HBO liked Grazer's search for deeper meaning enough to split the $2-million cost with him and give the documentary a theatrical release before its pay-cable debut next year.
That one of the kings of mainstream moviemaking is betting he can make you contemplate an oral-sex film speaks volumes about the way pornography has insinuated itself into pop culture. Porn has gradually morphed from taboo to a ubiquitousness that can make the girls of the Vivid Video porn empire seem hardly more threatening than the Dallas Cowboy cheerleaders used to be.
There are two ways to think about "Deep Throat's" role in this.
One is to dismiss the film as an aberration, a death rattle of the libertine '60s. It was the first porn film to draw mass audiences, including many married couples, titillated by the kooky theme, the obscenity prosecutions that nagged the film in city after city, and the film's relentless celebration of an act unmentionable in polite company. By 1976, Sony introduced the VCR, making private porn convenient and soon destroying more mass communal experiences in adult theaters. Within another decade the AIDS epidemic made the casual-sex ethos of "Deep Throat" a distant memory. Today many Americans get their porn on a computer, spending $1 billion a year on 100,000 sites.
The other way to look at the legacy of the film -- the way Grazer, Bailey and Barbato look at it -- is to marvel at the way it shattered sexual mores and to ruminate about the connection between that revolution and today's porn chic. When you see a porn actress running for governor, when you find hard-core porn routinely offered on TVs in middle-brow chain hotel rooms, when a sports talk-radio host invites a different female porn star to make NFL picks every Friday -- when porn is that common, the filmmakers suggest, thank "Deep Throat" for helping to set the tone.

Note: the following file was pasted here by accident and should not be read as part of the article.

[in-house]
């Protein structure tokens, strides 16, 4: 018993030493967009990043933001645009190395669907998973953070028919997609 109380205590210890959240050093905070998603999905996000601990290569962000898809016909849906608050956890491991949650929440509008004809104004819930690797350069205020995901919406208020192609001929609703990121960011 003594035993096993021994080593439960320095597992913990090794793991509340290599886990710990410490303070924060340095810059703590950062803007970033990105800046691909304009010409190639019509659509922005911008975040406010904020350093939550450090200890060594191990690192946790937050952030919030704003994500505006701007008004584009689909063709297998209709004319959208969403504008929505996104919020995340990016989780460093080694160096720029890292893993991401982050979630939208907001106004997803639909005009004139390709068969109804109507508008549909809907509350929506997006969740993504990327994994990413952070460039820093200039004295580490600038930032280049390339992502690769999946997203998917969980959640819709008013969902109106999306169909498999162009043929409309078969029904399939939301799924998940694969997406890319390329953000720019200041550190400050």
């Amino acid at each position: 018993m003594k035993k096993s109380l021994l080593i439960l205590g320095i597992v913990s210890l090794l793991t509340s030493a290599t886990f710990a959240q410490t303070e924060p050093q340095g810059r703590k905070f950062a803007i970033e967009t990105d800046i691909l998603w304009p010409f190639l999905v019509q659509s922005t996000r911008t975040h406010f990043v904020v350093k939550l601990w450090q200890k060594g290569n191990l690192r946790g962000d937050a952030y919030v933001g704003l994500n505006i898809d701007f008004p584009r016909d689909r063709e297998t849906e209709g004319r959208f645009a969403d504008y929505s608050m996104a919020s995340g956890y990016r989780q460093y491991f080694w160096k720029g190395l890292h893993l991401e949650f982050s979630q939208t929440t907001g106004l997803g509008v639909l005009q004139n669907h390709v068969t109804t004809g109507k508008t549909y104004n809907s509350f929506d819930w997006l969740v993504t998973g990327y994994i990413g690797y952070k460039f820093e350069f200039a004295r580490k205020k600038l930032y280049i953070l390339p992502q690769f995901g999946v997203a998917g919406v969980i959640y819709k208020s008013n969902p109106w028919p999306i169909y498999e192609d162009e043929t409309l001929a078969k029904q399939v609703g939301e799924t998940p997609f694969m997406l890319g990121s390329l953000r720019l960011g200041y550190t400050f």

"So many things weren't the same after 'Deep Throat,' " says Barbato, who has collaborated with Bailey for more than a decade on eclectic, provocative documentaries on subjects ranging from Tammy Faye Bakker to Monica Lewinsky to a New York City "club kids' " murder to the history of pornography. "There was almost like a genuine, innocent curiosity about pornography, about sex and sexuality. It's almost like 'Deep Throat' and its commercial success was the beginning of pornography being co-opted by big business" -- the "commodification of sex," as the directors are fond of putting it.